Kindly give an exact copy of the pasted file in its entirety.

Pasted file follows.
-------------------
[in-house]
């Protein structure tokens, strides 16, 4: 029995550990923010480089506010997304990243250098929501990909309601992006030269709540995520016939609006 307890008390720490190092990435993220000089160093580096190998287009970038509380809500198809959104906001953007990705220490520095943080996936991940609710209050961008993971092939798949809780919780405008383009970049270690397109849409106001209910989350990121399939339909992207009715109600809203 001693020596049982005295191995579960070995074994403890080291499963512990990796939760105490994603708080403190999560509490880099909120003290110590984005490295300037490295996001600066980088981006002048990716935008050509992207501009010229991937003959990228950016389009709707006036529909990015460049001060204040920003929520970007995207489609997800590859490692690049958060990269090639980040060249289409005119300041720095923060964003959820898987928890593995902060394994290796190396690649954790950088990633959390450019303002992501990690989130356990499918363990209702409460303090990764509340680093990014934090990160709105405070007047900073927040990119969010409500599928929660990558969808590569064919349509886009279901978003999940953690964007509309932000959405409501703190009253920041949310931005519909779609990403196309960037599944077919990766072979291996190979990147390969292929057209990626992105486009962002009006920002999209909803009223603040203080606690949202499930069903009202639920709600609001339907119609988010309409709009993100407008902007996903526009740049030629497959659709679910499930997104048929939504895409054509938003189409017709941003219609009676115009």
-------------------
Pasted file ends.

[in-house]
């Protein structure tokens, strides 16, 4: 029995550990923010480089506010997304990243250098929501990909309601992006030269709540995520016939609006 307890008390720490190092990435993220000089160093580096190998287009970038509380809500198809959104906001953007990705220490520095943080996936991940609710209050961008993971092939798949809780919780405008383009970049270690397109849409106001209910989350990121399939339909992207009715109600809203 001693020596049982005295191995579960070995074994403890080291499963512990990796939760105490994603708080403190999560509490880099909120003290110590984005490295300037490295996001600066980088981006002048990716935008050509992207501009010229991937003959990228950016389009709707006036529909990015460049001060204040920003929520970007995207489609997800590859490692690049958060990269090639980040060249289409005119300041720095923060964003959820898987928890593995902060394994290796190396690649954790950088990633959390450019303002992501990690989130356990499918363990209702409460303090990764509340680093990014934090990160709105405070007047900073927040990119969010409500599928929660990558969808590569064919349509886009279901978003999940953690964007509309932000959405409501703190009253920041949310931005519909779609990403196309960037599944077919990766072979291996190979990147390969292929057209990626992105486009962002009006920002999209909803009223603040203080606690949202499930069903009202639920709600609001339907119609988010309409709009993100407008902007996903526009740049030629497959659709679910499930997104048929939504895409054509938003189409017709941003219609009676115009």